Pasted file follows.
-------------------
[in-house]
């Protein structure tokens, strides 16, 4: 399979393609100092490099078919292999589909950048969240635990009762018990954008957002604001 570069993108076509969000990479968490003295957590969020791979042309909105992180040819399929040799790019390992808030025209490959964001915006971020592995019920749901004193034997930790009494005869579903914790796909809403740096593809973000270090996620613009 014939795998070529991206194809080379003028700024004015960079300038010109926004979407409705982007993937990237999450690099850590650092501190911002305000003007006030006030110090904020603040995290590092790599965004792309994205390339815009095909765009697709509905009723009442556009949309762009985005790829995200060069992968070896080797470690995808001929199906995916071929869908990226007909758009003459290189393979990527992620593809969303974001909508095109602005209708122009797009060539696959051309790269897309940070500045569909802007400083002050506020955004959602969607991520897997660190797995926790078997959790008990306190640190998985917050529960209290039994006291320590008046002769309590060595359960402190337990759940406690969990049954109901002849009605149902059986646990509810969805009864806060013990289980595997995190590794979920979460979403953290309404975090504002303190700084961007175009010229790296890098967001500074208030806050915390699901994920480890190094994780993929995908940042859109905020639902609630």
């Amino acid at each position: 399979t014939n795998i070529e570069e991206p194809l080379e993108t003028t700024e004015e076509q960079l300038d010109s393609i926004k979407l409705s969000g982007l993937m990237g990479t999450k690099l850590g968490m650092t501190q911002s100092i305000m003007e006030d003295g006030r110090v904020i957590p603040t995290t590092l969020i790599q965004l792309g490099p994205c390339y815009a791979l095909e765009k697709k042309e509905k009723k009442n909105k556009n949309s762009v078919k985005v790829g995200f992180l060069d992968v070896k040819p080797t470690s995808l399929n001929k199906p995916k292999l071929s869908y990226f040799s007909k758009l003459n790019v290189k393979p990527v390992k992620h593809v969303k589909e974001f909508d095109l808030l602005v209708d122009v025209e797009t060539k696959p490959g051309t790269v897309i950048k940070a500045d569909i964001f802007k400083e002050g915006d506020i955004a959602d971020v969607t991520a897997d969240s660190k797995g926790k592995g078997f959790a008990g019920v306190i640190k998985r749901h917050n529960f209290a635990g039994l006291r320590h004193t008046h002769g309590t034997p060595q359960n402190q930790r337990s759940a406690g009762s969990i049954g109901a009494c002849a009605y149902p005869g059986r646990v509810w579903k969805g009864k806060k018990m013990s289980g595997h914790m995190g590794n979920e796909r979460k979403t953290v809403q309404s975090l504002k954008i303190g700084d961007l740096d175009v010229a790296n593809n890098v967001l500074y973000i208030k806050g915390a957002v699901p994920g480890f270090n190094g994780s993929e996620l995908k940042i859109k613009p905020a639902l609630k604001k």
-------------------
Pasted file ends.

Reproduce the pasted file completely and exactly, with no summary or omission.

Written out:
[in-house]
């Protein structure tokens, strides 16, 4: 399979393609100092490099078919292999589909950048969240635990009762018990954008957002604001 570069993108076509969000990479968490003295957590969020791979042309909105992180040819399929040799790019390992808030025209490959964001915006971020592995019920749901004193034997930790009494005869579903914790796909809403740096593809973000270090996620613009 014939795998070529991206194809080379003028700024004015960079300038010109926004979407409705982007993937990237999450690099850590650092501190911002305000003007006030006030110090904020603040995290590092790599965004792309994205390339815009095909765009697709509905009723009442556009949309762009985005790829995200060069992968070896080797470690995808001929199906995916071929869908990226007909758009003459290189393979990527992620593809969303974001909508095109602005209708122009797009060539696959051309790269897309940070500045569909802007400083002050506020955004959602969607991520897997660190797995926790078997959790008990306190640190998985917050529960209290039994006291320590008046002769309590060595359960402190337990759940406690969990049954109901002849009605149902059986646990509810969805009864806060013990289980595997995190590794979920979460979403953290309404975090504002303190700084961007175009010229790296890098967001500074208030806050915390699901994920480890190094994780993929995908940042859109905020639902609630």
């Amino acid at each position: 399979t014939n795998i070529e570069e991206p194809l080379e993108t003028t700024e004015e076509q960079l300038d010109s393609i926004k979407l409705s969000g982007l993937m990237g990479t999450k690099l850590g968490m650092t501190q911002s100092i305000m003007e006030d003295g006030r110090v904020i957590p603040t995290t590092l969020i790599q965004l792309g490099p994205c390339y815009a791979l095909e765009k697709k042309e509905k009723k009442n909105k556009n949309s762009v078919k985005v790829g995200f992180l060069d992968v070896k040819p080797t470690s995808l399929n001929k199906p995916k292999l071929s869908y990226f040799s007909k758009l003459n790019v290189k393979p990527v390992k992620h593809v969303k589909e974001f909508d095109l808030l602005v209708d122009v025209e797009t060539k696959p490959g051309t790269v897309i950048k940070a500045d569909i964001f802007k400083e002050g915006d506020i955004a959602d971020v969607t991520a897997d969240s660190k797995g926790k592995g078997f959790a008990g019920v306190i640190k998985r749901h917050n529960f209290a635990g039994l006291r320590h004193t008046h002769g309590t034997p060595q359960n402190q930790r337990s759940a406690g009762s969990i049954g109901a009494c002849a009605y149902p005869g059986r646990v509810w579903k969805g009864k806060k018990m013990s289980g595997h914790m995190g590794n979920e796909r979460k979403t953290v809403q309404s975090l504002k954008i303190g700084d961007l740096d175009v010229a790296n593809n890098v967001l500074y973000i208030k806050g915390a957002v699901p994920g480890f270090n190094g994780s993929e996620l995908k940042i859109k613009p905020a639902l609630k604001k």